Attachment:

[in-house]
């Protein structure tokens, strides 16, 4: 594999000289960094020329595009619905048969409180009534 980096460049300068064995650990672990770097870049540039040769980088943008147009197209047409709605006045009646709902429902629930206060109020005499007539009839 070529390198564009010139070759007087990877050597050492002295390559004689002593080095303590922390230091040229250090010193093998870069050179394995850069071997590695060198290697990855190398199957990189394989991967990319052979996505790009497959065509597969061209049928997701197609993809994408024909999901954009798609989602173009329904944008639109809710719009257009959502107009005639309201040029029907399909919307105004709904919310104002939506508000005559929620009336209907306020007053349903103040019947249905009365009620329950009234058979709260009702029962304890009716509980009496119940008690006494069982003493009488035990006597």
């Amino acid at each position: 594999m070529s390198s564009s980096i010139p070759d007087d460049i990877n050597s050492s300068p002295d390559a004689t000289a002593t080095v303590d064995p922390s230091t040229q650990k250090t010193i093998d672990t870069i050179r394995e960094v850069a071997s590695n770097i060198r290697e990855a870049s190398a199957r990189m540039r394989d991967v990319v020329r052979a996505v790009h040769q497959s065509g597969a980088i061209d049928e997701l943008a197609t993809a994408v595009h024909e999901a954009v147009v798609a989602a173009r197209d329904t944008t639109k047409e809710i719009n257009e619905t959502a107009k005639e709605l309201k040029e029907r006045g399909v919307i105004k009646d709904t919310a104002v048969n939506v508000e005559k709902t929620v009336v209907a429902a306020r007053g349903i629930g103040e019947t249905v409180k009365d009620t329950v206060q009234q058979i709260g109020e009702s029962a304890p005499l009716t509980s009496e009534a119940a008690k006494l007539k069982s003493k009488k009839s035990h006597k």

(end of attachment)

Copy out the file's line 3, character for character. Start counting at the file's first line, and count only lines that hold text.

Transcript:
């Amino acid at each position: 594999m070529s390198s564009s980096i010139p070759d007087d460049i990877n050597s050492s300068p002295d390559a004689t000289a002593t080095v303590d064995p922390s230091t040229q650990k250090t010193i093998d672990t870069i050179r394995e960094v850069a071997s590695n770097i060198r290697e990855a870049s190398a199957r990189m540039r394989d991967v990319v020329r052979a996505v790009h040769q497959s065509g597969a980088i061209d049928e997701l943008a197609t993809a994408v595009h024909e999901a954009v147009v798609a989602a173009r197209d329904t944008t639109k047409e809710i719009n257009e619905t959502a107009k005639e709605l309201k040029e029907r006045g399909v919307i105004k009646d709904t919310a104002v048969n939506v508000e005559k709902t929620v009336v209907a429902a306020r007053g349903i629930g103040e019947t249905v409180k009365d009620t329950v206060q009234q058979i709260g109020e009702s029962a304890p005499l009716t509980s009496e009534a119940a008690k006494l007539k069982s003493k009488k009839s035990h006597k």